Beers, balls, and adult humor. Netflix’s new original show Brews Brothers is brought to you by the creative Schaffer brothers – the team behind hit shows like The League, Curb Your Enthusiasm and That 70’s Show.
The story is about two brothers who aim to become braumeisters (brewer masters) while managing their brewery “Rodman’s” back to success.
Both siblings on the show appear to be masters of their crafts, but in very different ways, which creates an interesting day-to-day life in the brewery. Wilhelm (Alan Aisenberg) has lived in Belgium and approaches beer in the more traditional, ‘man of the people’ style. His brother Adam (Mike Castle) has a more academic and ‘millennial’ attitude towards his craft. The Wilhelm and Adam are the best part of the show and definitely what the Schaffer brothers got right. The same cannot be said about the rest of the crew, however.
The cast includes a bunch of strange characters with an ever-recurring question of – why are they here? What is their purpose as characters in the plot? The Schaffer brothers have created a show with the stylistic production of their previous projects but the writing on the show feels weak. Every third joke is about “shit, dicks or balls”. There’s a surprising amount of dildos and bodily fluids in the show and it comes off as juvenile and repulsive most of the time. Marques Ray’s Chuy is a prime example of a character that feels wasted on disgusting and unnecessary college tropes, alongside several other wasted characters. At times, the show feels like it’s written about millennials, but definitely not written by millennials, and it loses a lot of authenticity in its characters because of it.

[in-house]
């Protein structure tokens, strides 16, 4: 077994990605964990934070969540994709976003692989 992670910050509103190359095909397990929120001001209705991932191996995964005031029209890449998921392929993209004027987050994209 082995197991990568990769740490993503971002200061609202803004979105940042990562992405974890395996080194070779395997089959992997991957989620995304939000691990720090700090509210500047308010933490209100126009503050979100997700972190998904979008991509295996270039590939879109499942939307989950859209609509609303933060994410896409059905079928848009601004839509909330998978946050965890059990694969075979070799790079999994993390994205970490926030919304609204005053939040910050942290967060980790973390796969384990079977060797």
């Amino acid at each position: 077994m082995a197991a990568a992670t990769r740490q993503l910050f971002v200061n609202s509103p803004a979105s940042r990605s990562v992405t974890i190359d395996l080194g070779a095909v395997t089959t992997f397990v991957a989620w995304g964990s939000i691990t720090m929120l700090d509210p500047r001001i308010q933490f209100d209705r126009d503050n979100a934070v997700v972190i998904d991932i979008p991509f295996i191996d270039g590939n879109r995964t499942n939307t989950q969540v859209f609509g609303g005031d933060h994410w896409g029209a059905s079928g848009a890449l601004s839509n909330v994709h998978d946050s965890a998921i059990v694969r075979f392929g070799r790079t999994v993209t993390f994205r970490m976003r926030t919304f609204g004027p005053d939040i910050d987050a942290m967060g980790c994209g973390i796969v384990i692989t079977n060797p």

There’s definitely a lot of potential for Brews Brothers as a concept. The involvement of Belgian politics and Euro-centric beer culture was interesting to delve into, and while some characters feel out of place, some smaller roles are perfectly set up. If the show returns for a second season, the aspiration should be to maintain what’s worked for the first season and cut out what hasn’t – which is a fair amount of things.